Police, police, Henry and Frankie.
Oh, oh, dog biscuits and when he
is happy he doesn’t get snappy.
I am a pretty good pretzler.
Winifred. Department of Justice.
I even get it from the department.
Please, I had nothing with him.
He was a cowboy in one
of the seven-days-a-week fight.
There are only ten of us. There ten million
fighting somewhere of you, so get your onions up
and we will throw up the truce flag.
No payrolls, no walls, no coupons.
That would be entirely out.
Oh, sir, get the doll a roofing.
The sidewalk was in trouble and the bears
were in trouble and I broke it up.
A boy has never wept nor dashed a thousand kim.
Please crack down on the Chinaman’s friends
and Hitler’s commander. I am sure and I am going up
and I am going to give you honey if I can.
I am half crazy. They won’t let me get up.
They dyed my shoes. Open those shoes.
Give me something. I am so sick.
I will settle the indictment. Come on,
open the soap duckets. The chimney sweeps.
Talk to the sword. Shut up, you got a big mouth!
Please help me up, Henry. Max, come over
here. French-Canadian bean soup.
I want to pay. Let them leave me alone.
These are the last words of New York gangster Dutch Shultz, delivered as he lay dying from a gunshot wound, according to Futility Closet. I removed only one phrase and clipped one other to uphold the form. The last two stanzas are his final words. Submitted by Gabriel Smy.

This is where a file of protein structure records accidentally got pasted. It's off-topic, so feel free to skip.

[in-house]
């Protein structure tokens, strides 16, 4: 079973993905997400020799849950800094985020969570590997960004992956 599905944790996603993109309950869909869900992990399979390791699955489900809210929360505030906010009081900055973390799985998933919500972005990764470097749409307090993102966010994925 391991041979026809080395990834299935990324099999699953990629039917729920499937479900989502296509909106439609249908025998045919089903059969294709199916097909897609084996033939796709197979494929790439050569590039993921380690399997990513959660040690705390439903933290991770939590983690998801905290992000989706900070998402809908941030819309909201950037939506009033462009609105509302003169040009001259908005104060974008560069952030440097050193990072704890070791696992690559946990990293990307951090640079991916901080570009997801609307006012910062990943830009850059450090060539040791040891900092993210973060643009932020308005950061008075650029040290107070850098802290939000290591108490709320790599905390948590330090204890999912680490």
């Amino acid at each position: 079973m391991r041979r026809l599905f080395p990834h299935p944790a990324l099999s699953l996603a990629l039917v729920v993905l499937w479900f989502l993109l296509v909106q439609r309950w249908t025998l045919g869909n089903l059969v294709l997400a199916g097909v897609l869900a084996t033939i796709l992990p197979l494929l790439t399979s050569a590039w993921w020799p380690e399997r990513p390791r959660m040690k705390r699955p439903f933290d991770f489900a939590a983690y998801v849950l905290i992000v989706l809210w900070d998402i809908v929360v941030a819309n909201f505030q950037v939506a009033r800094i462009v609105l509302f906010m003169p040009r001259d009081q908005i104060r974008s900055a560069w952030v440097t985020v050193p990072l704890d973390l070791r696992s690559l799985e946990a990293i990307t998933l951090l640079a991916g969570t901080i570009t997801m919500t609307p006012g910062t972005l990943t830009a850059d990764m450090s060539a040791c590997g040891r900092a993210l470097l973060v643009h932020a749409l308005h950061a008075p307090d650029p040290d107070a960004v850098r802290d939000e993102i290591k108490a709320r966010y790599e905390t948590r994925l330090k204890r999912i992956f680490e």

Most agents report
to a district group manager who reports
to a branch chief who reports
to an assistant chief of their division who reports
to the assistant district director who reports
to the assistant regional commissioner who reports
to the regional commissioner who reports
to the chief of staff to a deputy assistant commissioner in Washington who reports
to the deputy assistant commissioner who reports
to the assistant commissioner who reports
to the chief operating officer who reports
to the deputy commissioner of the IRS who reports
to the commissioner who reports
to the Deputy Secretary of the Treasury who reports
to the Secretary who finally reports
to the President.
According to Futility Closet, this is the testimony of public policy director Paul C. Light before the Senate Finance Committee 11 February 1998. He was describing the supervision hierarchy of the IRS. Submitted by Gabriel Smy.